Although the basic organization of the brain occurs when a baby is in the womb, the brain continues to refine its connections throughout childhood and adolescence. Some experiences, such as learning a new language or playing a musical instrument, strengthen key connections in the brain.
Other choices, such as using drugs or alcohol, are harmful for brain health. Because the adolescent brain has not yet finished developing, using drugs during your teenage years may be particularly dangerous.
1. The prefrontal cortex does not complete development until you are in your 20s.
The teenage years are difficult in many ways — you may feel stuck between your parents’ views of you as a child and your desire to become more independent. The brain is at a transition point during these years, too. During early development, brain cells make trillions of connections.
These connections, or synapses, are gradually pruned during childhood or adolescence. The prefrontal cortex, which regulates decision making processes, is one of the last brain areas to develop. The brain does not complete this process until the early- to mid-20s, making adolescent brains highly vulnerable to drug use.
2. The adolescent brain is wired for risk-taking.
Adolescence is a time for trying new things and exploring the world. In fact, the brain is wired that way. The prefrontal regions that are last to develop regulate processes such as inhibition, delayed gratification, and abstract reasoning. Thus, you may be more likely to make impulsive, risky choices during your teen years.
3. Drinking and drug use changes reward circuits that underlie lifelong problems with addiction.
When you drink or use drugs, the reward circuitry of the brain becomes active. This area is responsible for the pleasurable feelings associated with substance use, but it also underlies cravings and drug-seeking behaviors. Taking drugs as an adolescent makes long-lasting changes to this reward system, making it much more likely that you will struggle with addiction later in life.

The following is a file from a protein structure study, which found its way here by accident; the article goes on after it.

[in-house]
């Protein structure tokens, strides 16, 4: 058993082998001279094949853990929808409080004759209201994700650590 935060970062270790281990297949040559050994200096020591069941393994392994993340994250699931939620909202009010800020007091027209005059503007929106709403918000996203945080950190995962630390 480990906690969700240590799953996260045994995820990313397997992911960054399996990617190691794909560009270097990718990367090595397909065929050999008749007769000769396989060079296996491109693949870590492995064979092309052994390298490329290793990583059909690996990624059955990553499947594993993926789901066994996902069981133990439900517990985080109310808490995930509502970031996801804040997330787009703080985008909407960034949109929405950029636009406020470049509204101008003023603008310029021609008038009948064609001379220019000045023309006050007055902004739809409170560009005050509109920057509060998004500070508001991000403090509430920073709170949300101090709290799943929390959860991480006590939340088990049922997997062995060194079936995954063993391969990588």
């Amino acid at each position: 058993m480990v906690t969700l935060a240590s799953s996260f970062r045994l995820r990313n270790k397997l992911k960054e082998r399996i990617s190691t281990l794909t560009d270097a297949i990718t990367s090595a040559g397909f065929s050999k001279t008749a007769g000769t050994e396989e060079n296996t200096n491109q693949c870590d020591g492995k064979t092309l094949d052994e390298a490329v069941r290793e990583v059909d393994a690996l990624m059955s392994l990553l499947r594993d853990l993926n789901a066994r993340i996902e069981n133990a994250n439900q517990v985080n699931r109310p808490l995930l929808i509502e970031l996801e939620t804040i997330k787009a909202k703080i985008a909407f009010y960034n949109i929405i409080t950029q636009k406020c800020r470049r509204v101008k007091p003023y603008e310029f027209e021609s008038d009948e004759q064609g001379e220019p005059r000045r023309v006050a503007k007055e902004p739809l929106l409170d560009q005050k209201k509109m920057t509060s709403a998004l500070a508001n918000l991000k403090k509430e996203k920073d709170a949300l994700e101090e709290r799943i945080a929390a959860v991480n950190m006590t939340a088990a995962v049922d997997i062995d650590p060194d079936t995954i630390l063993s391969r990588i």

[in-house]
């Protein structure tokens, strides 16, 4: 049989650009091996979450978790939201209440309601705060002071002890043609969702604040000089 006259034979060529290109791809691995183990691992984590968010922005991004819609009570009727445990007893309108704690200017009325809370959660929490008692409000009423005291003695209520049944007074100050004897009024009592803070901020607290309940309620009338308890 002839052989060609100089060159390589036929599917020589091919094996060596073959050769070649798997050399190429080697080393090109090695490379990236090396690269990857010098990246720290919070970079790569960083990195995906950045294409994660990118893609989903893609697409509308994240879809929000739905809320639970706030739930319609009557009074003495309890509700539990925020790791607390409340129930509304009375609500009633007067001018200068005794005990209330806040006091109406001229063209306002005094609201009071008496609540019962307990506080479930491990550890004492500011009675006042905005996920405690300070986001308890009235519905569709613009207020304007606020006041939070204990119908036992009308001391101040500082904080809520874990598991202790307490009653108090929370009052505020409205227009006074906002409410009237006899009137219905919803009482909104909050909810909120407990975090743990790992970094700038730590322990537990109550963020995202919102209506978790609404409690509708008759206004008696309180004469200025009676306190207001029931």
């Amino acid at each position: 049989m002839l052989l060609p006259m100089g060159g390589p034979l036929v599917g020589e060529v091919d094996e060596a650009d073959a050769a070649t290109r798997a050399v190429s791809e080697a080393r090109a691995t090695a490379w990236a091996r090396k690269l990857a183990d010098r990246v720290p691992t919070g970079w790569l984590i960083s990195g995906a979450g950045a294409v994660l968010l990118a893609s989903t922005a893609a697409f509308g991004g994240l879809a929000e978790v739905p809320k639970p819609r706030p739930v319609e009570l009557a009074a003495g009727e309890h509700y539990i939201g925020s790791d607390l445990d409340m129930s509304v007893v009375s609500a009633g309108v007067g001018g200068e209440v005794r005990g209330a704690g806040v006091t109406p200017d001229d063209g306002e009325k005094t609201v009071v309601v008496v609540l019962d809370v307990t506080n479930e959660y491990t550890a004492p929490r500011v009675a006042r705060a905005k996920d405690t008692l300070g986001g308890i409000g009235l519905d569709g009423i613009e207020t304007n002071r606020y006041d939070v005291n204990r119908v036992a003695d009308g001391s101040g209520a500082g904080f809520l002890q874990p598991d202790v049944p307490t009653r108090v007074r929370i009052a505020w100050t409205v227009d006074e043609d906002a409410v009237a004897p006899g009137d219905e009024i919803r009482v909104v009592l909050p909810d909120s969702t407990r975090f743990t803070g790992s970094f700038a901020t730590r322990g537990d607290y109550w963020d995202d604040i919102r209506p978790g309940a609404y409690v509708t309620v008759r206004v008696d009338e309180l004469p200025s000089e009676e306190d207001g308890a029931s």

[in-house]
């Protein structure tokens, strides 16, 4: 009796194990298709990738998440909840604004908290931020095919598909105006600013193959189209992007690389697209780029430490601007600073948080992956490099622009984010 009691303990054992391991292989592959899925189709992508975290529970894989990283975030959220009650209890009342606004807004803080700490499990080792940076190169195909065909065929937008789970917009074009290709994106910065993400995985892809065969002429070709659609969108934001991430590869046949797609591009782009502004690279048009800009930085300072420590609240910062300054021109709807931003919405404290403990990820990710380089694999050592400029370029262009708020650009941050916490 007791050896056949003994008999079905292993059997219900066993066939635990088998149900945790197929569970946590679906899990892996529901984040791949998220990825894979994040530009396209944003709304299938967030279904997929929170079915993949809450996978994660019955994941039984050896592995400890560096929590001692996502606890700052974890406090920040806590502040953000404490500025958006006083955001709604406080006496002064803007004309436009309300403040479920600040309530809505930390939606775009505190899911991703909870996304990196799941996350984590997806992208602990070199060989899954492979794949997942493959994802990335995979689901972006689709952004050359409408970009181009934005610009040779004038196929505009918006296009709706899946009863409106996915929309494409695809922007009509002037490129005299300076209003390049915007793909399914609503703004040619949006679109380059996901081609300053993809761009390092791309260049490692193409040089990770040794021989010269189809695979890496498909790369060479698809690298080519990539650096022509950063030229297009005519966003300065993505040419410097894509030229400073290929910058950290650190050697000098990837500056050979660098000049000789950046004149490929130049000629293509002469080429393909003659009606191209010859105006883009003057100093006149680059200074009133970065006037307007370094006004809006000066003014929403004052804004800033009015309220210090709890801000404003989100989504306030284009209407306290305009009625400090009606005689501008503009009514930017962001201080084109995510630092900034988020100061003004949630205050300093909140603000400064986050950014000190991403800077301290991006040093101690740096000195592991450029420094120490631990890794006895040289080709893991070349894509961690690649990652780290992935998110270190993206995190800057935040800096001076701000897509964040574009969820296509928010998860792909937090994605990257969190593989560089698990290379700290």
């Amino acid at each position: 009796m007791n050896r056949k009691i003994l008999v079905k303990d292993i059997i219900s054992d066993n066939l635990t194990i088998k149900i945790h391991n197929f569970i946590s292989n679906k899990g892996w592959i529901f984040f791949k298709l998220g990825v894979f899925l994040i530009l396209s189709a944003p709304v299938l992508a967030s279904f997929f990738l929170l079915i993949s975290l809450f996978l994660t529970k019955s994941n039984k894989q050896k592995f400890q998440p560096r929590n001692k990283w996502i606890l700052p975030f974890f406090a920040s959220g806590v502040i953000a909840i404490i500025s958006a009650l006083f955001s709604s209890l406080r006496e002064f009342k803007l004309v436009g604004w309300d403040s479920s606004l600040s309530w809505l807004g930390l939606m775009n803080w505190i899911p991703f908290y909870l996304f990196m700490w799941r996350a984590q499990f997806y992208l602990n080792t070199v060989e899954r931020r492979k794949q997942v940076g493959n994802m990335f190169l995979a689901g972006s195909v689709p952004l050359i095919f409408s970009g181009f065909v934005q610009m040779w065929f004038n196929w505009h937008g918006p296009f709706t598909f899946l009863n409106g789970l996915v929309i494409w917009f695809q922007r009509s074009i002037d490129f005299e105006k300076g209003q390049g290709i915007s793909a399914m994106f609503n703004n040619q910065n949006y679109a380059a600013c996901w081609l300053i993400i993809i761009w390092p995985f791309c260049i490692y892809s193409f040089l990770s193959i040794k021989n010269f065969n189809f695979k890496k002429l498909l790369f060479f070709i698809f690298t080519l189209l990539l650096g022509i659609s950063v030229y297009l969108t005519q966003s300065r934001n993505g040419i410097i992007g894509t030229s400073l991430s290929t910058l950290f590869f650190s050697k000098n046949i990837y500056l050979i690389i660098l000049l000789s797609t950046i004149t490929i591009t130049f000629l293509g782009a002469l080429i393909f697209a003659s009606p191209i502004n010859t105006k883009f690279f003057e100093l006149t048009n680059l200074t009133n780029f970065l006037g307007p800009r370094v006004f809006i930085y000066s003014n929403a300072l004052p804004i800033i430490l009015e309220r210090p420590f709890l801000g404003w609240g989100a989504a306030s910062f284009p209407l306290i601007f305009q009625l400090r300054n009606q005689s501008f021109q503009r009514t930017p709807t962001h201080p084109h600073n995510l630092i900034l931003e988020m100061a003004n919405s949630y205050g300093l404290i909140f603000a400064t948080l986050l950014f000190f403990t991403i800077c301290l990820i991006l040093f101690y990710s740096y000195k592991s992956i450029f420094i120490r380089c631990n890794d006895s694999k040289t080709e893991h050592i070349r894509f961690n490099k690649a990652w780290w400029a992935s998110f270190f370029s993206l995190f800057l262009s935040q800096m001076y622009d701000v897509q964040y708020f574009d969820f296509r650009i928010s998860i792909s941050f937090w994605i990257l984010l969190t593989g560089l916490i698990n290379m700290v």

4. Using drugs affects the white matter of the brain, which is important for efficient communication between brain regions.
The brain is divided into gray and white matter. Gray matter is where cell bodies live, while white matter consists of communication tracts between brain regions.
Alcohol and drug use are particularly damaging to the white matter of the brain, meaning that efficiency of information flow is compromised. In particular, substance use results in lower white matter volume and disorganization of white matter structure.
5. Drinking and drug use harm thinking abilities such as memory or logical reasoning.
Scientific research demonstrates that drinking and drug use during the critical years of brain development in adolescence results in significantly poorer thinking abilities. For example, teenage drinkers have poorer memory, lower attention, and slower information processing abilities. Marijuana use may also affect cognition, contributing to poorer working memory and cognitive flexibility.
6. Drug-related changes in brain structure may be permanent.
It is easy to say, “I’ll quit when I’m older,” but the brain is not so forgiving. Drug-related changes to the brain during the adolescent years may result in lifelong differences in brain health.
Although more research is needed in this area, the brain may not easily “bounce back” from heavy drug or alcohol use during the vital teenage years of brain development. Thus, even recreational use of drugs may be permanently affecting your brain structure and cognitive abilities. This may impact school performance, getting a job, and lifetime risk of addiction.
To learn more about the effects of substance abuse on the teenage brain, give us a call at 877-466-0620.
- Diamond, A. (2002). Normal development of prefrontal cortex from birth to young adulthood: cognitive functions, anatomy, and biochemistry. In Principles of Frontal Lobe Function, Stuss, D.T. & Knight, R.T. (Eds.), 466-503. New York, NY: Oxford University Press
- Squeglia, L.M., Jacobus, J., & Tapert, S.F. (2009). The influence of substance use on adolescent brain development. Clinical EEG and Neuroscience, 40(1): 31-38.